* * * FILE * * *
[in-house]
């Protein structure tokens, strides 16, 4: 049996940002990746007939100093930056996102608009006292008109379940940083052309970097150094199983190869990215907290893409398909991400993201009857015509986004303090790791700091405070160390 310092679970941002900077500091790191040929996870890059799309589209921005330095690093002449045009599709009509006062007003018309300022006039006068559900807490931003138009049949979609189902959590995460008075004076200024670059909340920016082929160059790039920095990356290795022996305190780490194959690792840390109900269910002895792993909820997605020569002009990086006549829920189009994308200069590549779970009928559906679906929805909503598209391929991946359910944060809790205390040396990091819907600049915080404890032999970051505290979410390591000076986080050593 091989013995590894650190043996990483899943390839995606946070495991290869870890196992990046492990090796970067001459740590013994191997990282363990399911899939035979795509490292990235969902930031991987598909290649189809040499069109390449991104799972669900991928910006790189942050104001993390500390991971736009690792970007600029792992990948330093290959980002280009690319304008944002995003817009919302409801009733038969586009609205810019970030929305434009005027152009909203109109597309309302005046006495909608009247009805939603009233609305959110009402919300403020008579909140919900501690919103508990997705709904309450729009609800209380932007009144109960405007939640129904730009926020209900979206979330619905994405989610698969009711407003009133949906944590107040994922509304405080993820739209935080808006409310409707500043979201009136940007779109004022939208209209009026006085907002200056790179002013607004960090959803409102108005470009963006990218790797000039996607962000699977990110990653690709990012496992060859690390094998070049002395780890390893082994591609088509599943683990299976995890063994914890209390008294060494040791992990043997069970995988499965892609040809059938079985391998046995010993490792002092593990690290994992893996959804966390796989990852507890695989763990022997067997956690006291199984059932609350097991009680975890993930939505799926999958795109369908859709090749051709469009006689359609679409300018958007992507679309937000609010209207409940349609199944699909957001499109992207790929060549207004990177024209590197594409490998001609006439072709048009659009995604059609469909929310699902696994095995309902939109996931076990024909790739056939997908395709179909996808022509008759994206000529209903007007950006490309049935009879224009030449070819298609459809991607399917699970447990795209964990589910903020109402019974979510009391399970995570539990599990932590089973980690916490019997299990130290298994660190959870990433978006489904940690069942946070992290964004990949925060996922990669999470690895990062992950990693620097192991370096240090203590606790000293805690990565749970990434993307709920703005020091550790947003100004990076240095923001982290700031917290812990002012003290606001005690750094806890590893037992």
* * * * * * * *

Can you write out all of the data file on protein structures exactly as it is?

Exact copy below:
[in-house]
């Protein structure tokens, strides 16, 4: 049996940002990746007939100093930056996102608009006292008109379940940083052309970097150094199983190869990215907290893409398909991400993201009857015509986004303090790791700091405070160390 310092679970941002900077500091790191040929996870890059799309589209921005330095690093002449045009599709009509006062007003018309300022006039006068559900807490931003138009049949979609189902959590995460008075004076200024670059909340920016082929160059790039920095990356290795022996305190780490194959690792840390109900269910002895792993909820997605020569002009990086006549829920189009994308200069590549779970009928559906679906929805909503598209391929991946359910944060809790205390040396990091819907600049915080404890032999970051505290979410390591000076986080050593 091989013995590894650190043996990483899943390839995606946070495991290869870890196992990046492990090796970067001459740590013994191997990282363990399911899939035979795509490292990235969902930031991987598909290649189809040499069109390449991104799972669900991928910006790189942050104001993390500390991971736009690792970007600029792992990948330093290959980002280009690319304008944002995003817009919302409801009733038969586009609205810019970030929305434009005027152009909203109109597309309302005046006495909608009247009805939603009233609305959110009402919300403020008579909140919900501690919103508990997705709904309450729009609800209380932007009144109960405007939640129904730009926020209900979206979330619905994405989610698969009711407003009133949906944590107040994922509304405080993820739209935080808006409310409707500043979201009136940007779109004022939208209209009026006085907002200056790179002013607004960090959803409102108005470009963006990218790797000039996607962000699977990110990653690709990012496992060859690390094998070049002395780890390893082994591609088509599943683990299976995890063994914890209390008294060494040791992990043997069970995988499965892609040809059938079985391998046995010993490792002092593990690290994992893996959804966390796989990852507890695989763990022997067997956690006291199984059932609350097991009680975890993930939505799926999958795109369908859709090749051709469009006689359609679409300018958007992507679309937000609010209207409940349609199944699909957001499109992207790929060549207004990177024209590197594409490998001609006439072709048009659009995604059609469909929310699902696994095995309902939109996931076990024909790739056939997908395709179909996808022509008759994206000529209903007007950006490309049935009879224009030449070819298609459809991607399917699970447990795209964990589910903020109402019974979510009391399970995570539990599990932590089973980690916490019997299990130290298994660190959870990433978006489904940690069942946070992290964004990949925060996922990669999470690895990062992950990693620097192991370096240090203590606790000293805690990565749970990434993307709920703005020091550790947003100004990076240095923001982290700031917290812990002012003290606001005690750094806890590893037992």